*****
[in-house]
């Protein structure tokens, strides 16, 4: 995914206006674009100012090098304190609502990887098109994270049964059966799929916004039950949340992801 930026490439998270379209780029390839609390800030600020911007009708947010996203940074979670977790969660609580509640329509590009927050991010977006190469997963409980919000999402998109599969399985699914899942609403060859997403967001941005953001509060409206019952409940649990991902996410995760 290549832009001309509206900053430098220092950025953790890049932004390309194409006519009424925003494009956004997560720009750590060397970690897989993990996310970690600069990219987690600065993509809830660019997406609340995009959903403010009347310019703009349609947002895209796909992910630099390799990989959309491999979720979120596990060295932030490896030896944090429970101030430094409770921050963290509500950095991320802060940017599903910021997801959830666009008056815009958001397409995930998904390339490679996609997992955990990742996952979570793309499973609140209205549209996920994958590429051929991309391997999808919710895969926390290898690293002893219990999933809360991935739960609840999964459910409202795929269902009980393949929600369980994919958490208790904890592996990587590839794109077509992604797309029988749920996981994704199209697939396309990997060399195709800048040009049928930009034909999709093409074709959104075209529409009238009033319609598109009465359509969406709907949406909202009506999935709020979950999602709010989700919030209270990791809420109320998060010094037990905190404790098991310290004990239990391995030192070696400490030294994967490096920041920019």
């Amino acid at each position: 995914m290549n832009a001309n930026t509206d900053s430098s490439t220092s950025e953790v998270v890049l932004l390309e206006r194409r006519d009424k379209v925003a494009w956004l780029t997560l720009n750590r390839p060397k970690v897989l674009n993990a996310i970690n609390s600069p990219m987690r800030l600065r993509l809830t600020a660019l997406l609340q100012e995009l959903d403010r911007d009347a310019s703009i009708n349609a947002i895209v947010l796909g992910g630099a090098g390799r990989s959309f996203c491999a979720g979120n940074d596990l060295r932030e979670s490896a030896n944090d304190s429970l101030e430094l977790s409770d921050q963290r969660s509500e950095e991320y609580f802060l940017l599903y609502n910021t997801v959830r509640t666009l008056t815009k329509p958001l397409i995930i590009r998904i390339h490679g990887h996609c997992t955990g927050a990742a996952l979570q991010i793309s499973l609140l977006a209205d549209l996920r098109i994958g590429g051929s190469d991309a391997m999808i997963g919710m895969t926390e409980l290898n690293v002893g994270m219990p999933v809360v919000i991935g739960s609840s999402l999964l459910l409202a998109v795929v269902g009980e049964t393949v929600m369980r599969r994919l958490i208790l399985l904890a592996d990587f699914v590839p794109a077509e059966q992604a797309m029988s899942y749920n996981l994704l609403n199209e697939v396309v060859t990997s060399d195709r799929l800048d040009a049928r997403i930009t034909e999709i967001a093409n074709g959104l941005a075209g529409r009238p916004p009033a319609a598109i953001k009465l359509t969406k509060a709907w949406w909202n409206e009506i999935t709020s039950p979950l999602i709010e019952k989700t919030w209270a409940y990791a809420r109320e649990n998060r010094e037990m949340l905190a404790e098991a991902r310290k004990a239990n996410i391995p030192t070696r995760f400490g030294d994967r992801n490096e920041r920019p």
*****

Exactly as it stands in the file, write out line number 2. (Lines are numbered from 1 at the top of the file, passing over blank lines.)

């Protein structure tokens, strides 16, 4: 995914206006674009100012090098304190609502990887098109994270049964059966799929916004039950949340992801 930026490439998270379209780029390839609390800030600020911007009708947010996203940074979670977790969660609580509640329509590009927050991010977006190469997963409980919000999402998109599969399985699914899942609403060859997403967001941005953001509060409206019952409940649990991902996410995760 290549832009001309509206900053430098220092950025953790890049932004390309194409006519009424925003494009956004997560720009750590060397970690897989993990996310970690600069990219987690600065993509809830660019997406609340995009959903403010009347310019703009349609947002895209796909992910630099390799990989959309491999979720979120596990060295932030490896030896944090429970101030430094409770921050963290509500950095991320802060940017599903910021997801959830666009008056815009958001397409995930998904390339490679996609997992955990990742996952979570793309499973609140209205549209996920994958590429051929991309391997999808919710895969926390290898690293002893219990999933809360991935739960609840999964459910409202795929269902009980393949929600369980994919958490208790904890592996990587590839794109077509992604797309029988749920996981994704199209697939396309990997060399195709800048040009049928930009034909999709093409074709959104075209529409009238009033319609598109009465359509969406709907949406909202009506999935709020979950999602709010989700919030209270990791809420109320998060010094037990905190404790098991310290004990239990391995030192070696400490030294994967490096920041920019």